In an speech before an audience of the Greater Concord Chamber of Commerce on September 22, Republican Congressional candidate, David Harmer, called for a “hard freeze” on federal-government spending. Harmer said that 46 cents of every dollar spent by the United States is borrowed. Harmer said that such borrowing will present a hardship for future generations of Americans.
On September 1, Harmer won the Republican primary for a vacant Congressional seat in California’s Tenth Congressional District. On November 3, Harmer will face California’s current Lieutenant Governor, John Garamendi, who won the Democratic nomination. The Tenth Congressional District was represented by Congresswoman Ellen Tauscher from January 1997 until June 2009, when she resigned to take a job with the State Department in Washington, D.C.
Harmer, the son of former Lieutenant Governor, John Harmer, is a self-described “Reagan Republican.” He says that the core of his support in his campaign for Congress comes from small-business owners. Harmer said that he does not have any labor-union support or sponsorship from government contractors.
In his presentation to the Chamber, Harmer said that he opposes Project Labor Agreements (PLA’s) and the Davis-Bacon Act. Both PLA’s and the Davis-Bacon Act require that workers on government construction projects be paid “prevailing” wages. Prevailing wages are generally synonymous with union-rate wages, which are frequently higher that market-based wages.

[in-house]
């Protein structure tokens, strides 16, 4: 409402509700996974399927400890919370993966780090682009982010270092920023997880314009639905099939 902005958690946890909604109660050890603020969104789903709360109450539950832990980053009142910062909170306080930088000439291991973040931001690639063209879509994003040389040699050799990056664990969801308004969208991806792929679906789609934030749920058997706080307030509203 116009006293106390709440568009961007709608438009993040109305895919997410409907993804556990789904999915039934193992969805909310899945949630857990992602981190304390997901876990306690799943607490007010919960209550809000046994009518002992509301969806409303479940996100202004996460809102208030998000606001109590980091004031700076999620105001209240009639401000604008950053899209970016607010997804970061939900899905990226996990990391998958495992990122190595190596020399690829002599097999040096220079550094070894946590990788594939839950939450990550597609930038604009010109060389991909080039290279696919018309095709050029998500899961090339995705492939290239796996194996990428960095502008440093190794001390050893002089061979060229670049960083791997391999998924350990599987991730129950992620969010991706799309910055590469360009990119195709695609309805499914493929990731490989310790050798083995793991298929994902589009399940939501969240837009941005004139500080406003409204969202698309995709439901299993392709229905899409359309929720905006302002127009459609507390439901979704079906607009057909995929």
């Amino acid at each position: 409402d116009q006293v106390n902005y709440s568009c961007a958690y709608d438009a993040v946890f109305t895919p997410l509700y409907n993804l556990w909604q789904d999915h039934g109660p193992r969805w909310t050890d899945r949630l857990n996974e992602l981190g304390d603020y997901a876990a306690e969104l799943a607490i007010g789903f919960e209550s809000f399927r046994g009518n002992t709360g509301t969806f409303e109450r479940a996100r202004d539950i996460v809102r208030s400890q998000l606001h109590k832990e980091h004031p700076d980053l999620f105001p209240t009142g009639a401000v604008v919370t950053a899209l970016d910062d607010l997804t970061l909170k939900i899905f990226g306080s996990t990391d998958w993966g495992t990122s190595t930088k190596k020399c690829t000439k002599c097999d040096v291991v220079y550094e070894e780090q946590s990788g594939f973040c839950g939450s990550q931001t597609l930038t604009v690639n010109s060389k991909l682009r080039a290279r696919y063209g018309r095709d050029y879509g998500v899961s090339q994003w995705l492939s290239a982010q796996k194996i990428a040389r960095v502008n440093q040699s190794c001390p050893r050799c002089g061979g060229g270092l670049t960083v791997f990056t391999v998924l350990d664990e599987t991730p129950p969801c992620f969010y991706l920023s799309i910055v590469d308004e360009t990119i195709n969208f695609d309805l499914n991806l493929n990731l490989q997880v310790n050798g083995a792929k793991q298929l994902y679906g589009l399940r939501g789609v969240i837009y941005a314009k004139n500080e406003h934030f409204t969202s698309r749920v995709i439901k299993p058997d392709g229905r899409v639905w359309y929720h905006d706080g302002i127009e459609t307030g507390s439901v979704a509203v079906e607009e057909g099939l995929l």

Harmer, a lawyer, said that in the field of education, he supports parental choice in the selection of schools. An opponent of climate-change legislation, Harmer said: “Global warming is more a religion than a science.”
Harmer stands for a sound dollar and a cut in business taxes. On the issue of immigration, Harmer said he supports securing the United States-Mexican border to prevent illegal aliens from entering the United States. He said that economic development in Latin America would help stem the tide of Latinos entering America illegally.
He also criticized the level of spending by the California state government. According to Harmer, California would now have a $16 billion budget surplus if state spending, since 1990, had kept pace with the growth of population and inflation.
Before his current campaign for Congress, Harmer worked for the Heritage Foundation and the Cato Institute in Washington, D.C. He also was counsel to Sen. Orrin Hatch (R-Utah). Hatch is a member of the Senate Judiciary Committee.
- Richard Colman, a Concord Chamber member, is founder and president of Biomed Inc. located in Concord, California. He lives in Orinda.